Terminology: "reference" versus "pointer"
steve at pearwood.info
Sun Sep 13 14:50:43 CEST 2015
On Sun, 13 Sep 2015 04:45 am, rurpy at yahoo.com wrote:
> On 09/12/2015 10:32 AM, Steven D'Aprano wrote:
>> On Sat, 12 Sep 2015 02:42 pm, Random832 wrote:
>> Computer science and IT is *dominated* by a single usage for "pointer" --
>> it's an abstract memory address. The fundamental characteristics of
>> pointers are:
> Just upthread, you claimed something was "universally agreed"
I did? "Universially agreed" doesn't sound like something I would say. Do
you have a link to where I said that?
I think you're confusing me with somebody else. Somebody who is not me.
>> pointer. There are no values in these languages which correspond to the
>> standard definition of pointer:
> They have not such concept because the developers and documentors choose
> not to describe that language that way. That does not mean one could not
> come up with a perfectly valid description that did include the concept
> of pointers.
I have little problem with you using "pointer" as a metaphor: "Python
variables are like pointers in these ways...". I do have a problem with you
insisting that they are pointers.
You can, if you choose, decide to change the meaning of the word "pointer".
After all, as a general English term, it just means a type of dog. No,
wait, that's the wrong meaning. It means anything which points in some
fashion, like a dog.
But as I said to Rurpy, if you're going to insist on using your own meanings
for words, the onus is on you to ensure that people aren't going to
misunderstand you. Sure, you could insist that `x = math.sin(1)` makes x a
string, and justify that piece of obnoxious linguistic trickery by saying
that x is a string of bits, but I think that we'd be justified in objecting
to that misuse of terminology.
Sure, you can insist that `x = math.sin(1)` makes x a pointer, but that too
is a misuse of terminology.
You can continue to call Python variables "pointers". After all, language is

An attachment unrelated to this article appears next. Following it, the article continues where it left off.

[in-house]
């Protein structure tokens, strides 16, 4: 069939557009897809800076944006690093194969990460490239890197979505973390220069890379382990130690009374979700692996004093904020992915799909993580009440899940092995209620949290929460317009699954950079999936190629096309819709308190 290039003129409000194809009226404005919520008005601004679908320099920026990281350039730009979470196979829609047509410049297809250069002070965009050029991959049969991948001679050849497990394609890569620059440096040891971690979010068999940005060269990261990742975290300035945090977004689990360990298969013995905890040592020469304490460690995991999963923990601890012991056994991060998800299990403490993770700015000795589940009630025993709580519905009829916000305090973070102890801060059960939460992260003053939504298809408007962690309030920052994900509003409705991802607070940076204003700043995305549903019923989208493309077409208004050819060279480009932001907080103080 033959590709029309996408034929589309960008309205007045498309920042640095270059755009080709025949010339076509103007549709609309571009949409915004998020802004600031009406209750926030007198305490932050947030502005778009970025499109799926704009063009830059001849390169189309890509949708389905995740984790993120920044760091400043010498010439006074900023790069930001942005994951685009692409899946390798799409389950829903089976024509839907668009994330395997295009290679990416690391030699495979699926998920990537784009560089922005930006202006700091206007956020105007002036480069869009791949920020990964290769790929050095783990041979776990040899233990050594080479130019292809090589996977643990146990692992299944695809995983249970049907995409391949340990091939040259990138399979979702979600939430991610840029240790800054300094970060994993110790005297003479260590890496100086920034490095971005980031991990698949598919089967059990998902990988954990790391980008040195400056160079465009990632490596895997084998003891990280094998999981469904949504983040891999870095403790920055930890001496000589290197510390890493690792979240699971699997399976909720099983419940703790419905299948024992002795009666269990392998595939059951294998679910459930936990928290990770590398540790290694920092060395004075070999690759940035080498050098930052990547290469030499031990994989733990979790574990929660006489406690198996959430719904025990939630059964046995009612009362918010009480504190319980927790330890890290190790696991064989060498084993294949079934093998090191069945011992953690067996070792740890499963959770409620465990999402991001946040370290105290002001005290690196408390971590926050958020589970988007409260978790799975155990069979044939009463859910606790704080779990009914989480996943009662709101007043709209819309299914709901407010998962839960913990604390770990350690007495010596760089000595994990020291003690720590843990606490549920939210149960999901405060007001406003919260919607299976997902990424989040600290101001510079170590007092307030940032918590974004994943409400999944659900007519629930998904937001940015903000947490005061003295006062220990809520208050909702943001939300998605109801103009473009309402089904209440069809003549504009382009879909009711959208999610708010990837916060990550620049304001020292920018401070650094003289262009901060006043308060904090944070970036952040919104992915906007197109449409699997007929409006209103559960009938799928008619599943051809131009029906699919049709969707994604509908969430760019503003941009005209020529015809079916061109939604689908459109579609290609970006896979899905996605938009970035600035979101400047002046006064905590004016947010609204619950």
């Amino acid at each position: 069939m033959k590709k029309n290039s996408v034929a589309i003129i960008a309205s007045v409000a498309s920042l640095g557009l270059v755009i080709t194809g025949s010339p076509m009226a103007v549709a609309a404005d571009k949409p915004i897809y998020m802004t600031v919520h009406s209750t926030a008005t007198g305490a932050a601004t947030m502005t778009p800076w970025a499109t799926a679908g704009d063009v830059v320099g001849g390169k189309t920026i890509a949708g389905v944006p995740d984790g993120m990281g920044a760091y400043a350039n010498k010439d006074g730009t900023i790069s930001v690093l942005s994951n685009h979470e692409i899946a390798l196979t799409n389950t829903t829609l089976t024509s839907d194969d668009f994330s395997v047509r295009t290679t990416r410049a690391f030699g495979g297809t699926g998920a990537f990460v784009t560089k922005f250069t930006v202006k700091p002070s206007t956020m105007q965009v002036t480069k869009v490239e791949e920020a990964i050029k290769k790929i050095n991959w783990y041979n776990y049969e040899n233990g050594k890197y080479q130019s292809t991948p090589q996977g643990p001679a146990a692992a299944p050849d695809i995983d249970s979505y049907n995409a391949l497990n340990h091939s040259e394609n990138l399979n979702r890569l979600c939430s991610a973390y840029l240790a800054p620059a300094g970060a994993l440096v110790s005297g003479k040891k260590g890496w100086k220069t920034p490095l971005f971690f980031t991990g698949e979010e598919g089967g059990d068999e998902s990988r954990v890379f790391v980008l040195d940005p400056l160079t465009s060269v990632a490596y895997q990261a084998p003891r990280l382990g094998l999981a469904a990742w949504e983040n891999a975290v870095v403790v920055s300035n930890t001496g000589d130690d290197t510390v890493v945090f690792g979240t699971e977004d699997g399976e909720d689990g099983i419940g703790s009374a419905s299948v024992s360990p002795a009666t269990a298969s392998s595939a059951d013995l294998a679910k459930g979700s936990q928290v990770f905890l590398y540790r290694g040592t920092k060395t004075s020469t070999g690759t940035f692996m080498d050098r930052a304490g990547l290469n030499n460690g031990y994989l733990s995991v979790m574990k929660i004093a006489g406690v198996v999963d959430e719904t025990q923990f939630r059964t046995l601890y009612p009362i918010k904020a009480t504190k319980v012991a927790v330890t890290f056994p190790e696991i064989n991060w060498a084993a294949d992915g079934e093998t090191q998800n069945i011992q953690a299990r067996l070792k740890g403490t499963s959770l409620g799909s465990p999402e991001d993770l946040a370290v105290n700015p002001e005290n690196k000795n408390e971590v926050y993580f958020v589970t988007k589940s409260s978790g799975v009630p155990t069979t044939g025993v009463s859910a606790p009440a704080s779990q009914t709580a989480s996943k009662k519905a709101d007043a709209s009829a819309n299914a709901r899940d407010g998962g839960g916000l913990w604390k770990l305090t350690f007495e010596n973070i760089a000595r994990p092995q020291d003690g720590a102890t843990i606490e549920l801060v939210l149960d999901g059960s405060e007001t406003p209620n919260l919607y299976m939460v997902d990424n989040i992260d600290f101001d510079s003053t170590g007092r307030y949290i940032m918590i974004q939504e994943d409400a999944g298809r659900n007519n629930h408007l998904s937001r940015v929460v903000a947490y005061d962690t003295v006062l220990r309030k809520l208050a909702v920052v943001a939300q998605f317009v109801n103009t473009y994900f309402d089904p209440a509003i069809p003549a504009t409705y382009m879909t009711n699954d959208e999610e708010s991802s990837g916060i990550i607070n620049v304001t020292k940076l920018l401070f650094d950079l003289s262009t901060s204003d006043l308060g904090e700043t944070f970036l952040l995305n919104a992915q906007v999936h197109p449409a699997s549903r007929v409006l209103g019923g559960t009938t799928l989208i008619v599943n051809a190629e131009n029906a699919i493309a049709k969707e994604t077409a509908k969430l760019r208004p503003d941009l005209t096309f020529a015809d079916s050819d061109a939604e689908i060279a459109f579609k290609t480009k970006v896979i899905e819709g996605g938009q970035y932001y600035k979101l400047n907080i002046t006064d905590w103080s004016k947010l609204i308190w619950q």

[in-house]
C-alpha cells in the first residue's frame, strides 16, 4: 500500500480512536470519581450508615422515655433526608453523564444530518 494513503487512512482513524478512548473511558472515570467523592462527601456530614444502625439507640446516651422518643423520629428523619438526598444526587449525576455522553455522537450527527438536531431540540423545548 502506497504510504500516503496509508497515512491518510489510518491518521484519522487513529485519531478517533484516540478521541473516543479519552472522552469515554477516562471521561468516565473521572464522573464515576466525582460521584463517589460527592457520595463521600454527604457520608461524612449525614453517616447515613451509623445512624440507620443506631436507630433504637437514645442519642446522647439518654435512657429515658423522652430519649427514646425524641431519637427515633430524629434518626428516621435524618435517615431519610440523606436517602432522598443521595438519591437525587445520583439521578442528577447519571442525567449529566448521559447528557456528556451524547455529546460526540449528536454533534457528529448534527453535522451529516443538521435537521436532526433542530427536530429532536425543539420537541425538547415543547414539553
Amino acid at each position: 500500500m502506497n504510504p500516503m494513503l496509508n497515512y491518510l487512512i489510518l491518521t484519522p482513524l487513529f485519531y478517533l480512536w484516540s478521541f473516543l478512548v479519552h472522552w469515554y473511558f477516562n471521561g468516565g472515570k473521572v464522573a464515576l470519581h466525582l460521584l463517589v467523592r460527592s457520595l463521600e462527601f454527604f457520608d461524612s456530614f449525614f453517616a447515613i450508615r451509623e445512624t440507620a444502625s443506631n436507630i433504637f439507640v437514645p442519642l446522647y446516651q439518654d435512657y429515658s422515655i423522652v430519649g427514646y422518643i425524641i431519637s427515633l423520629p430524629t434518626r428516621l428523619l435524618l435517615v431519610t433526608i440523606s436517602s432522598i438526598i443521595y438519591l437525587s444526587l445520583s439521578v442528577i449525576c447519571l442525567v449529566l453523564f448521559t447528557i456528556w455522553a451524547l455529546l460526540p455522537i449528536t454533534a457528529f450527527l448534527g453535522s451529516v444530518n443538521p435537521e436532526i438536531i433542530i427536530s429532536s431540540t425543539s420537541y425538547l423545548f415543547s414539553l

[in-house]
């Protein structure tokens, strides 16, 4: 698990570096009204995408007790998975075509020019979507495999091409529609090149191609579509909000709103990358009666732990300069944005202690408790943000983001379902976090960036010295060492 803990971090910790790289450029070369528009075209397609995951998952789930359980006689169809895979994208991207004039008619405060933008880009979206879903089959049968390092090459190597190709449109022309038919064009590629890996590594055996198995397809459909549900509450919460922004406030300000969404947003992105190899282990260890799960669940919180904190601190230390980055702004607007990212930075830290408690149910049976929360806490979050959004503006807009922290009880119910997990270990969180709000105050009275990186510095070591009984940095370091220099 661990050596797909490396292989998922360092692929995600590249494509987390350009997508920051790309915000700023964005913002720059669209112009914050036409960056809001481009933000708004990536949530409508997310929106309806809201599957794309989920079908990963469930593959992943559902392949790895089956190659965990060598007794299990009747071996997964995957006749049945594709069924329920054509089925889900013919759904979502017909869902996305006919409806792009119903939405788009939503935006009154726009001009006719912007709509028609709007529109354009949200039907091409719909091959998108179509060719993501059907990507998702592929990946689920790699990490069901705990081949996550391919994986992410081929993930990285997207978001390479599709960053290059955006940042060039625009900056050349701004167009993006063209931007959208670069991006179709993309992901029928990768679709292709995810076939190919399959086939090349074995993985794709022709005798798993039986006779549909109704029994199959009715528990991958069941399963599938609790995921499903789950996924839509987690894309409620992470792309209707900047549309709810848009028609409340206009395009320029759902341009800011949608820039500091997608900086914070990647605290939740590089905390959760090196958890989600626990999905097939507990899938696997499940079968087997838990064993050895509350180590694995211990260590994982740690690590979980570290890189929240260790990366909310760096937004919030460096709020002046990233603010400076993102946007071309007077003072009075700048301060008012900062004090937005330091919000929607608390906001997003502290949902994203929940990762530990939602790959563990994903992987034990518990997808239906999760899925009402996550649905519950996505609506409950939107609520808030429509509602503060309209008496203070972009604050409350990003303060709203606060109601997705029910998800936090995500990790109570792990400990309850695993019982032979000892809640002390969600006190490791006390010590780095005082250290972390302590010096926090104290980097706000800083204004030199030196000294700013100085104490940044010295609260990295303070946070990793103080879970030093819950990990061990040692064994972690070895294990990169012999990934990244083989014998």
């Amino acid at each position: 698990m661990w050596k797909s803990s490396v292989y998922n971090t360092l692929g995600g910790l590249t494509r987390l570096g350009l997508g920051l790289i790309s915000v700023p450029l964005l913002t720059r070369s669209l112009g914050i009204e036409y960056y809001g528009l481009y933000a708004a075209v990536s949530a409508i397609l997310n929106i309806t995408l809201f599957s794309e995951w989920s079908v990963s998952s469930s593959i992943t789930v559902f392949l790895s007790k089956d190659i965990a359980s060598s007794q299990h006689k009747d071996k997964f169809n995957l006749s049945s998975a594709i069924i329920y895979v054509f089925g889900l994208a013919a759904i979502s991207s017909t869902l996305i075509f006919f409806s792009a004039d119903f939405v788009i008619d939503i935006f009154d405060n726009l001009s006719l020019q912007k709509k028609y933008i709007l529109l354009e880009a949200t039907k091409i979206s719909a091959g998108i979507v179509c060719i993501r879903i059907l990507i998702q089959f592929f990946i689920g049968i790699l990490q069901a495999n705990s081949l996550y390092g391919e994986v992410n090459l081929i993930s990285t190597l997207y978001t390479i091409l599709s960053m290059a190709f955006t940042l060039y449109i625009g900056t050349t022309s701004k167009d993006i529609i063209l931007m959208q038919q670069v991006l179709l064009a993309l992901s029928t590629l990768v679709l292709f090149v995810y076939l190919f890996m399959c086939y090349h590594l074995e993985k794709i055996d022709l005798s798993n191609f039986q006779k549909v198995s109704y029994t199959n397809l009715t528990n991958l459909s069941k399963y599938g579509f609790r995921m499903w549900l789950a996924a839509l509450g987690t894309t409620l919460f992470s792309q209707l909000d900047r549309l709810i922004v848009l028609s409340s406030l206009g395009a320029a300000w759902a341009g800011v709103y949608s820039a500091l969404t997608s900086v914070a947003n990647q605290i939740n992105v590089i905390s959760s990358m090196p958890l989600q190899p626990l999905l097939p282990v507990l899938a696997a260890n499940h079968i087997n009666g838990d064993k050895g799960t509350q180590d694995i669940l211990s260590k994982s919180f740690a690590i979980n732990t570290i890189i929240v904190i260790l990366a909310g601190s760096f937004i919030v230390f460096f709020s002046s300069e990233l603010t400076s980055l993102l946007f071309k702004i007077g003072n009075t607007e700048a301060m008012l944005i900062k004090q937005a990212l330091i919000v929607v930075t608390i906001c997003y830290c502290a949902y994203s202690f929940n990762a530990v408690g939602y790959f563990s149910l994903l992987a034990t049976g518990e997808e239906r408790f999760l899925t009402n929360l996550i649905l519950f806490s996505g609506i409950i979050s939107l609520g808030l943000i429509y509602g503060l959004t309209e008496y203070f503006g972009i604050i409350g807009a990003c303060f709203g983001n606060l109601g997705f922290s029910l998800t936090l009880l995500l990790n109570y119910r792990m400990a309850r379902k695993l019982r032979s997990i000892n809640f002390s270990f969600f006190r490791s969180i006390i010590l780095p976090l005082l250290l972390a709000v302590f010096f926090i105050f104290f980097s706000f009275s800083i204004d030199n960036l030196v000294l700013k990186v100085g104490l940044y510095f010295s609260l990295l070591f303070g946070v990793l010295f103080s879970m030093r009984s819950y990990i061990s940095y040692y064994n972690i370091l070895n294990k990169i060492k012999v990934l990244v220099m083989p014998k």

a construct, and words have no meaning but that we give them, and there is
no law that says you are forbidden from using your own private meaning of
words. And when you do, I shall continue to object vehemently to your
> It may not be appropriate way to describe Python for everybody but
> it is perfectly reasonable (and even preferable) for people with
> an understanding of "pointers" from some other language. And for
> those people who don't then one could argue they are a clean slate
> and using the word "pointer" won't hurt.
No, it is not reasonable.
You want to insist that `x = 23` in Python code makes x a pointer. But that
Python snippet is analogous to to the following C and Pascal snippets:
int x = 23;
var x: integer;
x := 23;
Do you insist that they are pointers to? Then everything is a pointer, and
the word has no meaning.
Regardless of which of the three languages we are talking about, the
assignment `x = 23` does not mean "bind some value to x which, when
dereferenced, gives the value 23". The value bound to x is 23, not some
indirect pointer to 23.
The *implementation* of how names and variables are bound may (or may not)
involve pointers, but that is outside of the language abstraction, whether
we are talking about Python, C or Pascal.
To call x a pointer to 23 breaks the language abstraction and confuses the
(optional) implementation for the language interface:
* CPython's implementation of namespaces may include a hash table,
where the table's values are pointers to objects in the heap;
* C's and Pascal's implementation of variables may include a
compile-time table of variable names mapped to memory addresses;
All three implementations may include a "thing-which-points" (Python name
bindings may involve C pointers to objects implemented as C structs; Pascal
and C variables may involve a compile-time table that points to the memory
address of the variable being accessed), but NONE of them justifies calling
x a pointer in ANY of those languages.
If it helps you understand Python's programming model to discuss the
implementation, by all means do so. But be clear that you are talking about
*implementation* and not Python code.
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